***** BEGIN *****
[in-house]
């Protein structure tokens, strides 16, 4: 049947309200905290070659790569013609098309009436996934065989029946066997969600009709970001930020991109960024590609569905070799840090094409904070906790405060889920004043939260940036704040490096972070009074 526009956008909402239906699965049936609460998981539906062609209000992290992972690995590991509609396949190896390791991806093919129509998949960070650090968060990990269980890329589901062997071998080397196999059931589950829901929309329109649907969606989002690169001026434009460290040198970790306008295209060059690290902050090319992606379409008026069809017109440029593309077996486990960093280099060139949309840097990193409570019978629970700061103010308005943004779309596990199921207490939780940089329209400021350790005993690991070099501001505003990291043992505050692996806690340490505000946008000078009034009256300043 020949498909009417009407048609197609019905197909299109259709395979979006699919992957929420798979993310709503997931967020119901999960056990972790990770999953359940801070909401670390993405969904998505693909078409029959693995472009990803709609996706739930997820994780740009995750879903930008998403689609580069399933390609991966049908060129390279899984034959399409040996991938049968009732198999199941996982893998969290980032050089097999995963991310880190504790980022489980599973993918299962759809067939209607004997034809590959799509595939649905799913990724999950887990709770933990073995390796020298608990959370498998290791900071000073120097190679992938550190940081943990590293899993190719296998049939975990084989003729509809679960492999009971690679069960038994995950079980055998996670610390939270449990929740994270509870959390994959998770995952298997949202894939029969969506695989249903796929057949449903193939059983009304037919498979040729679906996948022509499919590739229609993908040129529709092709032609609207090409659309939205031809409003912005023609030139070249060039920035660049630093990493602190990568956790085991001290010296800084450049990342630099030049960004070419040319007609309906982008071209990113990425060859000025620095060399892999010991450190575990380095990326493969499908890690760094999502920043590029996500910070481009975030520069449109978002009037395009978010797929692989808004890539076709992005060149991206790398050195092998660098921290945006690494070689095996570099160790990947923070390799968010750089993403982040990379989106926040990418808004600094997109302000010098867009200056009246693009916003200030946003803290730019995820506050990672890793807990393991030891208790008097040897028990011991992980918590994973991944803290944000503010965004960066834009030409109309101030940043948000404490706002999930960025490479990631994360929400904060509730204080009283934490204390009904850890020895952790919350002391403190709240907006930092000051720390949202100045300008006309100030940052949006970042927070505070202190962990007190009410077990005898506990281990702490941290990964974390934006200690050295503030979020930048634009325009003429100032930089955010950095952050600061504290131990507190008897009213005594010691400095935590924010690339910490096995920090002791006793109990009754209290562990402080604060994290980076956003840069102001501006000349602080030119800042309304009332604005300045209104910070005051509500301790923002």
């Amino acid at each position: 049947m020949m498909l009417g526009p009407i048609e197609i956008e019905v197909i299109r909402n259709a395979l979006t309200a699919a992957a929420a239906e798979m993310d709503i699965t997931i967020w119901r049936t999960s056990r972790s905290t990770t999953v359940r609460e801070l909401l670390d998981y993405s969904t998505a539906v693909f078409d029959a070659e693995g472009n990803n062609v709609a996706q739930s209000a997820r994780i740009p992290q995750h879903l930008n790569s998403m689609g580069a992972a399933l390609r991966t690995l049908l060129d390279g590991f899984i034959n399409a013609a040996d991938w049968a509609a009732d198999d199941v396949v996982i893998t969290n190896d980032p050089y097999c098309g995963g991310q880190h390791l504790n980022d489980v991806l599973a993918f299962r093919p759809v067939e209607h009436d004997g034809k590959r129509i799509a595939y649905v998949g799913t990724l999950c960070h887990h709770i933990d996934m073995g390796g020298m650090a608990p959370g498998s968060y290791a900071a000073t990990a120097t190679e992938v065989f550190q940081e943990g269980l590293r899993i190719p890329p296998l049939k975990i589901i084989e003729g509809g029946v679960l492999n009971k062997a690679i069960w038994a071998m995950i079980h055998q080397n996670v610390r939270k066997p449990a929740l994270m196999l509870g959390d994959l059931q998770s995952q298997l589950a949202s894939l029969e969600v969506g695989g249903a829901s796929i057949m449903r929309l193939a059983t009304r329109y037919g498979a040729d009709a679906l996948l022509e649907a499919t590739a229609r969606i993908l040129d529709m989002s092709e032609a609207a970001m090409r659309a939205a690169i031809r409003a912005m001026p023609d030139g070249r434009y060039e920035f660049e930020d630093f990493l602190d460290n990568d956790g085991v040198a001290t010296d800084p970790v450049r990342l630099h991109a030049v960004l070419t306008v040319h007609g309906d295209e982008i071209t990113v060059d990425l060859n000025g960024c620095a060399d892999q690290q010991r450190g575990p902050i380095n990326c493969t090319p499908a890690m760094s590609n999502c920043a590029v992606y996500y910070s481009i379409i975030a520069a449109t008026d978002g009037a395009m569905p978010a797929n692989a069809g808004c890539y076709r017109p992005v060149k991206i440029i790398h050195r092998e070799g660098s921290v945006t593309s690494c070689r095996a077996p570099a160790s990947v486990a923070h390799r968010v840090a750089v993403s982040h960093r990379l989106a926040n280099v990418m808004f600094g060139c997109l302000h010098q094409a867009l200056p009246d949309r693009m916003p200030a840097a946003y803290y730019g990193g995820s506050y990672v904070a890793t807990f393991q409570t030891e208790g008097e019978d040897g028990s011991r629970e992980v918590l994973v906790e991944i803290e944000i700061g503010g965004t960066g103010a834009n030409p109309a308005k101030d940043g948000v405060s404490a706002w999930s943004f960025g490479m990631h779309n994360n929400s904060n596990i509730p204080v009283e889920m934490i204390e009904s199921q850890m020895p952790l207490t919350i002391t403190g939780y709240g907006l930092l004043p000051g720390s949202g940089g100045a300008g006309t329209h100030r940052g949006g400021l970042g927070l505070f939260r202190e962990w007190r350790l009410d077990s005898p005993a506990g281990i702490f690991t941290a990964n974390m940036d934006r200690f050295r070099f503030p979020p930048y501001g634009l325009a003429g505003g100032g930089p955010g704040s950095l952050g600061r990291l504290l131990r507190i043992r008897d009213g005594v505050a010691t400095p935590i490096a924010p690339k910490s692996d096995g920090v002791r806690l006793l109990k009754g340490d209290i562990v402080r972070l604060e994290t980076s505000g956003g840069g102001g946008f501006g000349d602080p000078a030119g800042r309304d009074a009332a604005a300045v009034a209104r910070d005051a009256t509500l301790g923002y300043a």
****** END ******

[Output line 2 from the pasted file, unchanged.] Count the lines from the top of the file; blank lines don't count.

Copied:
């Protein structure tokens, strides 16, 4: 049947309200905290070659790569013609098309009436996934065989029946066997969600009709970001930020991109960024590609569905070799840090094409904070906790405060889920004043939260940036704040490096972070009074 526009956008909402239906699965049936609460998981539906062609209000992290992972690995590991509609396949190896390791991806093919129509998949960070650090968060990990269980890329589901062997071998080397196999059931589950829901929309329109649907969606989002690169001026434009460290040198970790306008295209060059690290902050090319992606379409008026069809017109440029593309077996486990960093280099060139949309840097990193409570019978629970700061103010308005943004779309596990199921207490939780940089329209400021350790005993690991070099501001505003990291043992505050692996806690340490505000946008000078009034009256300043 020949498909009417009407048609197609019905197909299109259709395979979006699919992957929420798979993310709503997931967020119901999960056990972790990770999953359940801070909401670390993405969904998505693909078409029959693995472009990803709609996706739930997820994780740009995750879903930008998403689609580069399933390609991966049908060129390279899984034959399409040996991938049968009732198999199941996982893998969290980032050089097999995963991310880190504790980022489980599973993918299962759809067939209607004997034809590959799509595939649905799913990724999950887990709770933990073995390796020298608990959370498998290791900071000073120097190679992938550190940081943990590293899993190719296998049939975990084989003729509809679960492999009971690679069960038994995950079980055998996670610390939270449990929740994270509870959390994959998770995952298997949202894939029969969506695989249903796929057949449903193939059983009304037919498979040729679906996948022509499919590739229609993908040129529709092709032609609207090409659309939205031809409003912005023609030139070249060039920035660049630093990493602190990568956790085991001290010296800084450049990342630099030049960004070419040319007609309906982008071209990113990425060859000025620095060399892999010991450190575990380095990326493969499908890690760094999502920043590029996500910070481009975030520069449109978002009037395009978010797929692989808004890539076709992005060149991206790398050195092998660098921290945006690494070689095996570099160790990947923070390799968010750089993403982040990379989106926040990418808004600094997109302000010098867009200056009246693009916003200030946003803290730019995820506050990672890793807990393991030891208790008097040897028990011991992980918590994973991944803290944000503010965004960066834009030409109309101030940043948000404490706002999930960025490479990631994360929400904060509730204080009283934490204390009904850890020895952790919350002391403190709240907006930092000051720390949202100045300008006309100030940052949006970042927070505070202190962990007190009410077990005898506990281990702490941290990964974390934006200690050295503030979020930048634009325009003429100032930089955010950095952050600061504290131990507190008897009213005594010691400095935590924010690339910490096995920090002791006793109990009754209290562990402080604060994290980076956003840069102001501006000349602080030119800042309304009332604005300045209104910070005051509500301790923002």